Tom: We are continuing with the gospel. We’re in the Gospel of John:15:1.
Dave: Tom, I’m amazed that we have gotten this far…
Tom: It’s only been a couple of years, Dave. (laughing)
Dave: Praise God—I mean, and we have not even scratched the surface of what the Bible has to say.
Tom: Dave, I look upon reading the Scriptures—it’s a meal. Each day you come to the Scriptures, you’re going to get…you know, “Man does not live by bread alone but by every word that proceeds from the mouth of God.” And, if you are not partaking of the Scriptures, then spiritually you are going to be undernourished.
Dave: That’s right.
Tom: So it’s our encouragement. So yeah, we’ve been having this meal for a long time, but I think it’s been wonderful. And this particular section of the Gospel of John is the best.
Dave: This chapter—13,14,15,16—Christ is speaking to His own disciples; Judas has left. He is still in the upper room, so this is a very intimate discourse, and you do not find it in any of the other gospels.
Tom: Beginning with John:15:1: “I am the true vine; my father is the husbandman.” Now there’s a term that maybe some of our listeners have never heard—unless they’re familiar with the Scripture—but this is just someone who takes care of the garden.
Dave: Husbandman. Yeah, Tom, I don’t want to belabor it, but we could briefly consider the Catholic interpretation of John 6, where Jesus said, “I am the bread of God that came down from heaven. If you eat of this bread, you will never die; and the bread that I will give as my flesh…you will drink my blood. Except you eat my flesh and drink my blood, you have no life in you.” And that is the one place where the Roman Catholic Church takes what Jesus is saying in a parable, really, literally. Now, you couldn’t take that literally here. “I am the true vine.” Is Jesus a grapevine? Is His father really a farmer who’s out there hoeing the weeds, and so forth?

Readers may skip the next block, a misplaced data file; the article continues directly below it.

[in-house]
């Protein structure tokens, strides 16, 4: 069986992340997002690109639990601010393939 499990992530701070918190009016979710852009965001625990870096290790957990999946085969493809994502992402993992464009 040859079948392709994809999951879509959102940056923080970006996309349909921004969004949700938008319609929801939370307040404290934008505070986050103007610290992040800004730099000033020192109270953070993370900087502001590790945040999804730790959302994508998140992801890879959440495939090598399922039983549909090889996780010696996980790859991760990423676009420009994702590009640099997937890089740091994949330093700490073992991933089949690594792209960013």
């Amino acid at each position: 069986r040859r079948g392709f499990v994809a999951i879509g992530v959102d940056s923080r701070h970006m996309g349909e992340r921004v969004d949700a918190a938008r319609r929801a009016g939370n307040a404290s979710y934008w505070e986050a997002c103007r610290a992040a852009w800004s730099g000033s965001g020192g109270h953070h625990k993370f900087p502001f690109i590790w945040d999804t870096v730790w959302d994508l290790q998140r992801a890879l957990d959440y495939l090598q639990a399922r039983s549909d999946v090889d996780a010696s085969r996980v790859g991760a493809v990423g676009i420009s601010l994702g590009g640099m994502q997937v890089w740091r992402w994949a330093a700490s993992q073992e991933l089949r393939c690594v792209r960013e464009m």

Or when Jesus says, “I am the light of the world…I am the door.” Is He a door, swinging on its hinges? “I am the Good Shepherd; you are my sheep.” Are we sheep, literally? So, I just wanted to remind our listeners of that—that Jesus, when He said to the woman at the well, “You drink of this water, you’ll thirst again, but you drink of the water that I give you, you’ll never thirst.” He is not talking about physical water, H20. Here He is not saying that He is literally a grapevine, obviously. And in John 6, He’s not saying literally, “I want you to eat my literal, physical body, and drink my literal, physical blood,” which was forbidden, by the way, to a Jew. But that is the way that it has been interpreted, sadly.